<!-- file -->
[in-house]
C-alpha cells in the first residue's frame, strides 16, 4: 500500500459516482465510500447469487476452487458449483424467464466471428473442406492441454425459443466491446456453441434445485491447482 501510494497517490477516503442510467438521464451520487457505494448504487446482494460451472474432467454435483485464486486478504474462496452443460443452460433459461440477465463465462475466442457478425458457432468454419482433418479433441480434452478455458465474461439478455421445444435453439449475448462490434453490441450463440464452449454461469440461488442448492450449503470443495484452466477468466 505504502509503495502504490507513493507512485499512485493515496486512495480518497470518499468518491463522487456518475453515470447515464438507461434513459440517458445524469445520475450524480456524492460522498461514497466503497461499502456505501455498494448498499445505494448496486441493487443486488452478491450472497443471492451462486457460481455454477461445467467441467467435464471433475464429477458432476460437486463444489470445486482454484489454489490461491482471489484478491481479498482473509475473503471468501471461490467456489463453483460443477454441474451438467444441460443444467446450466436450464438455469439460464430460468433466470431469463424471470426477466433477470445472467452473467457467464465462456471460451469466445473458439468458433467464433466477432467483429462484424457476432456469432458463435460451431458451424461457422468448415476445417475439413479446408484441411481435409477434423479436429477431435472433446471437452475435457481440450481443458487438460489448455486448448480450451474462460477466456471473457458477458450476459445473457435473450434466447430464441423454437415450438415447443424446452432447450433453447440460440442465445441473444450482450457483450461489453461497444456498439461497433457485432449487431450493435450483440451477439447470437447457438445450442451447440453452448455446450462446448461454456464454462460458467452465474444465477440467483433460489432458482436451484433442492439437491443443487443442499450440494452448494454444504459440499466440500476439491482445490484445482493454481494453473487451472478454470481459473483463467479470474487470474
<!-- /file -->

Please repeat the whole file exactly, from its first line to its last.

[in-house]
C-alpha cells in the first residue's frame, strides 16, 4: 500500500459516482465510500447469487476452487458449483424467464466471428473442406492441454425459443466491446456453441434445485491447482 501510494497517490477516503442510467438521464451520487457505494448504487446482494460451472474432467454435483485464486486478504474462496452443460443452460433459461440477465463465462475466442457478425458457432468454419482433418479433441480434452478455458465474461439478455421445444435453439449475448462490434453490441450463440464452449454461469440461488442448492450449503470443495484452466477468466 505504502509503495502504490507513493507512485499512485493515496486512495480518497470518499468518491463522487456518475453515470447515464438507461434513459440517458445524469445520475450524480456524492460522498461514497466503497461499502456505501455498494448498499445505494448496486441493487443486488452478491450472497443471492451462486457460481455454477461445467467441467467435464471433475464429477458432476460437486463444489470445486482454484489454489490461491482471489484478491481479498482473509475473503471468501471461490467456489463453483460443477454441474451438467444441460443444467446450466436450464438455469439460464430460468433466470431469463424471470426477466433477470445472467452473467457467464465462456471460451469466445473458439468458433467464433466477432467483429462484424457476432456469432458463435460451431458451424461457422468448415476445417475439413479446408484441411481435409477434423479436429477431435472433446471437452475435457481440450481443458487438460489448455486448448480450451474462460477466456471473457458477458450476459445473457435473450434466447430464441423454437415450438415447443424446452432447450433453447440460440442465445441473444450482450457483450461489453461497444456498439461497433457485432449487431450493435450483440451477439447470437447457438445450442451447440453452448455446450462446448461454456464454462460458467452465474444465477440467483433460489432458482436451484433442492439437491443443487443442499450440494452448494454444504459440499466440500476439491482445490484445482493454481494453473487451472478454470481459473483463467479470474487470474